Change Agent: Hugo Ramirez

This is the latest entry in a series of articles telling the personal stories of Iowa State University faculty and scientists whose work is changing the world for the better. Click here for the complete list of Change Agents.

AMES, Iowa – They’re like Fitbits, but for cows.

Wearable technologies that fit on your wrist and keep track of various health metrics have caught on among the human population, but researchers like Hugo Ramirez, an assistant professor of animal science at Iowa State, use similar devices to keep track of the health of cows at the ISU Dairy Farm. While many humans use wearable technology to compulsively monitor how many steps they take every day or how many hours they spend sleeping, Ramirez tracks the body temperature of dairy cows and how long they spend ruminating.

The data gathered by the devices informs Ramirez’s research in dairy nutrition, helping him to develop new approaches to diet that allow dairy producers to take better care of their animals and improve their bottom lines. Ramirez’s focus on agricultural education grew out of an upbringing in central Mexico, where his father was a faculty member at an ag-centric university.

The path to teaching, research and outreach

Ramirez grew up in the state of Guanajuato, in central Mexico. His father was a member of the forestry faculty at Chapingo University, and Ramirez said his academic upbringing inspired him and his sisters to pursue higher education and agriculture. One of his sisters studied agricultural economics, another studied plant physiology and Ramirez pursued animal science.

“Each of us had a different path,” Ramirez said. “But I think definitely the upbringing in that academic environment is what led me to have that interest in pursuing an advanced degree, always following what I liked, which were farm animals.”

As a college sophomore, Ramirez entered an exchange program that took him to the University of Nebraska – Lincoln. That experience introduced him to the land-grant mission of teaching, research and outreach. He earned his undergraduate animal science degree at the Universidad Autonoma Chapingo in Mexico, then pursued a master’s and Ph.D. in ruminant nutrition at Nebraska.

After a stint working in dairy production and then doing extension and teaching work at Tarleton State University in Stephenville, Texas, Ramirez joined the ISU faculty in late 2015. His current position requires him to conduct research with direct application for dairy producers, as well as teach a capstone dairy science course. Ramirez said the three distinct parts of his job – teaching, research and outreach – reinforce one another. For instance, his near daily contact with Iowa’s dairy producers guides what material he includes in his course curriculum.

“Students are going to be facing those situations very soon after they graduate so I like to bring as much experience as I can from the field into the classroom,” he said.

Hugo Ramirez works sifts through cow feed in a barn on the ISU Dairy Farm

Hugo Ramirez sifts through feed to weigh its components in a barn on the ISU Dairy Farm. Larger image.

Wearable technology and dairy nutrition

Much of Ramirez’s research takes place at the ISU Dairy Farm, south of Ames. The farm is home to nearly 350 dairy cows that must be milked three times a day. On a recent frigid February morning, Ramirez, clad in heavy winter gear, sifted through feed in a barn to weigh its various components. Dozens of cows looked on, mooing occasionally, as he recorded the results.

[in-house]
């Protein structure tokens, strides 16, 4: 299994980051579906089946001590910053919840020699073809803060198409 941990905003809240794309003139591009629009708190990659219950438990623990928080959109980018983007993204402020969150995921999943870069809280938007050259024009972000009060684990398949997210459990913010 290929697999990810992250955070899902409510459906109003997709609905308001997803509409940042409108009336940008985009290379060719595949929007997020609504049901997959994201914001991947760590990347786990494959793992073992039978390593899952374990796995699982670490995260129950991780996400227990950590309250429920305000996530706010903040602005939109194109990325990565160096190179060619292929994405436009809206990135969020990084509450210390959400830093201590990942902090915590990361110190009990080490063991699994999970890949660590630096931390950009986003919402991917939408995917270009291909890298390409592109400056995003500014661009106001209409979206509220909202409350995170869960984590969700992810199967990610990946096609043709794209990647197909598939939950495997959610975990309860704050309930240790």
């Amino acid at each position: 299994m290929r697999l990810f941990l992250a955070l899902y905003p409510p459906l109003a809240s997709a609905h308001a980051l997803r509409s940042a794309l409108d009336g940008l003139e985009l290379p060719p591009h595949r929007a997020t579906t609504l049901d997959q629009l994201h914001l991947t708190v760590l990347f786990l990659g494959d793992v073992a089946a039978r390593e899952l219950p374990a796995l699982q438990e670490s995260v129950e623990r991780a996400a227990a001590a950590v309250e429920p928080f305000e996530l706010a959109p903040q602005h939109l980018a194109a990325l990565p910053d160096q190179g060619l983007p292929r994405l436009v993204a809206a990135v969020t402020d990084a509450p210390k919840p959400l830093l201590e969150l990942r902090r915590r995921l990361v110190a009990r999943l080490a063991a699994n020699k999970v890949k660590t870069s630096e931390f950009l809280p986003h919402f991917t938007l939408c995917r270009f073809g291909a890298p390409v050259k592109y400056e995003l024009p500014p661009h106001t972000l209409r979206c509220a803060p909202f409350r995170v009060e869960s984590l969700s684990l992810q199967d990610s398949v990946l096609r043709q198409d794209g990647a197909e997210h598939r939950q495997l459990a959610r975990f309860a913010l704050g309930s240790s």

Ramirez and his colleagues at the farm track a wide range of metrics related to the nutrition and performance of the cows. That’s where the wearable technology comes in. They equip the cows with ear tags that monitor the temperature of each cow. The tags and collars also monitor how much time each cow spends eating and ruminating. Some of the sensors are capable of monitoring jaw movement to accurately measure how much time a cow chews her cud, Ramirez said. The scientists also put pH sensors in pills that are fed to the animals to track the acidity inside their digestive tracts.

All this data paints a picture of each cow’s health and productivity. A sudden spike or drop in temperature gives an indication a cow may be ill 24-36 hours before clinical symptoms of the disease emerge, he said. And tracking time spent eating and ruminating helps the researchers understand how well the cows respond to the feed they’re given.

Ramirez said he’s testing the use of probiotics, or substances that work with the microorganisms present in a cow’s digestive system, to gauge the effects on health and milk production. He said protected methionine, an amino acid with a coating that prevents microbes in the cow’s rumen from breaking it down, has shown promise as a way of helping cows unlock the maximum nutritional benefits from their feed. Cows need amino acids to build proteins, but the rumen microbes can break them down before the cow’s digestive system can absorb them fully. The lipid coating of protected methionine gives the cow’s digestive system more time to derive those nutritional benefits, leading to milk with greater fat and protein content.

“So, by having this technology that allows cows to produce more protein overall, dairy farmers will be able to produce or deliver more pounds of protein to a processing plant and overall have a better economic outlook and better price for their product,” Ramirez said.

Food safety also ranks among Ramirez’s top concerns. He said all milk, whether produced on conventional, grass fed or organic operations, must undergo multiple checks for the presence of antibiotics. Any milk with even a trace of antibiotics is destroyed before it reaches the market, he said.

“Everyone in the dairy industry works to make sure we deliver a safe and wholesome product,” he said.